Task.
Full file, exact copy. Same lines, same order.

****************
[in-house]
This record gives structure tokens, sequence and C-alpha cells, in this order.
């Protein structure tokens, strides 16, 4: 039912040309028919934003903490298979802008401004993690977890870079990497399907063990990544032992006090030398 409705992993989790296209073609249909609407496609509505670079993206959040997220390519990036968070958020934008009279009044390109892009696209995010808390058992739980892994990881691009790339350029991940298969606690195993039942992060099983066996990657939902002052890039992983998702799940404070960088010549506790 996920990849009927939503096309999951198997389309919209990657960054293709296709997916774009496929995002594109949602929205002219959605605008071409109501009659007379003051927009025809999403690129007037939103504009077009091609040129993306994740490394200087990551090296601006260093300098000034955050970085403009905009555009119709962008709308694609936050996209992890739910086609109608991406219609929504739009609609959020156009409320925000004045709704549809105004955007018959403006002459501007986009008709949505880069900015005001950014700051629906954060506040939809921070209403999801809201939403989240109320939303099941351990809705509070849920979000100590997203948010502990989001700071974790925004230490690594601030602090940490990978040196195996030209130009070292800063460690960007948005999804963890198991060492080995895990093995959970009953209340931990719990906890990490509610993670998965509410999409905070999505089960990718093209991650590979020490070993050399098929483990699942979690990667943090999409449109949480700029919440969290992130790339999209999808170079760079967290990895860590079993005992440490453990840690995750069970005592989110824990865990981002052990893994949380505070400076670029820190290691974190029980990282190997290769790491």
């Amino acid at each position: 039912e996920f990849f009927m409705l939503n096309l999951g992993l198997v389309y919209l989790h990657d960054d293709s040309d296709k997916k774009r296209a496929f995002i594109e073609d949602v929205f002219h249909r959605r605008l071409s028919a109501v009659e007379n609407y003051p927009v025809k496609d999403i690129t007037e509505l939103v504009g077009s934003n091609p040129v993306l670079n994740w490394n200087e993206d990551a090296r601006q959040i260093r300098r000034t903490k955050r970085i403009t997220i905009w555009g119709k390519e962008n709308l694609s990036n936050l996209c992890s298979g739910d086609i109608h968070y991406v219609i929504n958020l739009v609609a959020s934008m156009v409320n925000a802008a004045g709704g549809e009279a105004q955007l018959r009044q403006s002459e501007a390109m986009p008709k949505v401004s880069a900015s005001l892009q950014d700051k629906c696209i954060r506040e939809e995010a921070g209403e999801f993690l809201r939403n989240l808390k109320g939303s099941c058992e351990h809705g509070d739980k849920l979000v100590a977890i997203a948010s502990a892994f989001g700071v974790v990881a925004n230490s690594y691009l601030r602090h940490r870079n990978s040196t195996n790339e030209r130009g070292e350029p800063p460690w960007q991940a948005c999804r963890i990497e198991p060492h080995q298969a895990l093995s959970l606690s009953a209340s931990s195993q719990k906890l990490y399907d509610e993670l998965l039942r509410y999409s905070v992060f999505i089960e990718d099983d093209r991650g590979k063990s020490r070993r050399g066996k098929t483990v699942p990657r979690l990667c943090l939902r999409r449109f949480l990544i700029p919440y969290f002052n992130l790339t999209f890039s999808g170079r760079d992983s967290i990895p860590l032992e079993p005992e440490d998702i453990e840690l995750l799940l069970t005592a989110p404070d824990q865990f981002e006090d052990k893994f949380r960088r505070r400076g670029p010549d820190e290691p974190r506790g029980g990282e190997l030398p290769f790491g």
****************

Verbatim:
[in-house]
This record gives structure tokens, sequence and C-alpha cells, in this order.
């Protein structure tokens, strides 16, 4: 039912040309028919934003903490298979802008401004993690977890870079990497399907063990990544032992006090030398 409705992993989790296209073609249909609407496609509505670079993206959040997220390519990036968070958020934008009279009044390109892009696209995010808390058992739980892994990881691009790339350029991940298969606690195993039942992060099983066996990657939902002052890039992983998702799940404070960088010549506790 996920990849009927939503096309999951198997389309919209990657960054293709296709997916774009496929995002594109949602929205002219959605605008071409109501009659007379003051927009025809999403690129007037939103504009077009091609040129993306994740490394200087990551090296601006260093300098000034955050970085403009905009555009119709962008709308694609936050996209992890739910086609109608991406219609929504739009609609959020156009409320925000004045709704549809105004955007018959403006002459501007986009008709949505880069900015005001950014700051629906954060506040939809921070209403999801809201939403989240109320939303099941351990809705509070849920979000100590997203948010502990989001700071974790925004230490690594601030602090940490990978040196195996030209130009070292800063460690960007948005999804963890198991060492080995895990093995959970009953209340931990719990906890990490509610993670998965509410999409905070999505089960990718093209991650590979020490070993050399098929483990699942979690990667943090999409449109949480700029919440969290992130790339999209999808170079760079967290990895860590079993005992440490453990840690995750069970005592989110824990865990981002052990893994949380505070400076670029820190290691974190029980990282190997290769790491």
């Amino acid at each position: 039912e996920f990849f009927m409705l939503n096309l999951g992993l198997v389309y919209l989790h990657d960054d293709s040309d296709k997916k774009r296209a496929f995002i594109e073609d949602v929205f002219h249909r959605r605008l071409s028919a109501v009659e007379n609407y003051p927009v025809k496609d999403i690129t007037e509505l939103v504009g077009s934003n091609p040129v993306l670079n994740w490394n200087e993206d990551a090296r601006q959040i260093r300098r000034t903490k955050r970085i403009t997220i905009w555009g119709k390519e962008n709308l694609s990036n936050l996209c992890s298979g739910d086609i109608h968070y991406v219609i929504n958020l739009v609609a959020s934008m156009v409320n925000a802008a004045g709704g549809e009279a105004q955007l018959r009044q403006s002459e501007a390109m986009p008709k949505v401004s880069a900015s005001l892009q950014d700051k629906c696209i954060r506040e939809e995010a921070g209403e999801f993690l809201r939403n989240l808390k109320g939303s099941c058992e351990h809705g509070d739980k849920l979000v100590a977890i997203a948010s502990a892994f989001g700071v974790v990881a925004n230490s690594y691009l601030r602090h940490r870079n990978s040196t195996n790339e030209r130009g070292e350029p800063p460690w960007q991940a948005c999804r963890i990497e198991p060492h080995q298969a895990l093995s959970l606690s009953a209340s931990s195993q719990k906890l990490y399907d509610e993670l998965l039942r509410y999409s905070v992060f999505i089960e990718d099983d093209r991650g590979k063990s020490r070993r050399g066996k098929t483990v699942p990657r979690l990667c943090l939902r999409r449109f949480l990544i700029p919440y969290f002052n992130l790339t999209f890039s999808g170079r760079d992983s967290i990895p860590l032992e079993p005992e440490d998702i453990e840690l995750l799940l069970t005592a989110p404070d824990q865990f981002e006090d052990k893994f949380r960088r505070r400076g670029p010549d820190e290691p974190r506790g029980g990282e190997l030398p290769f790491g």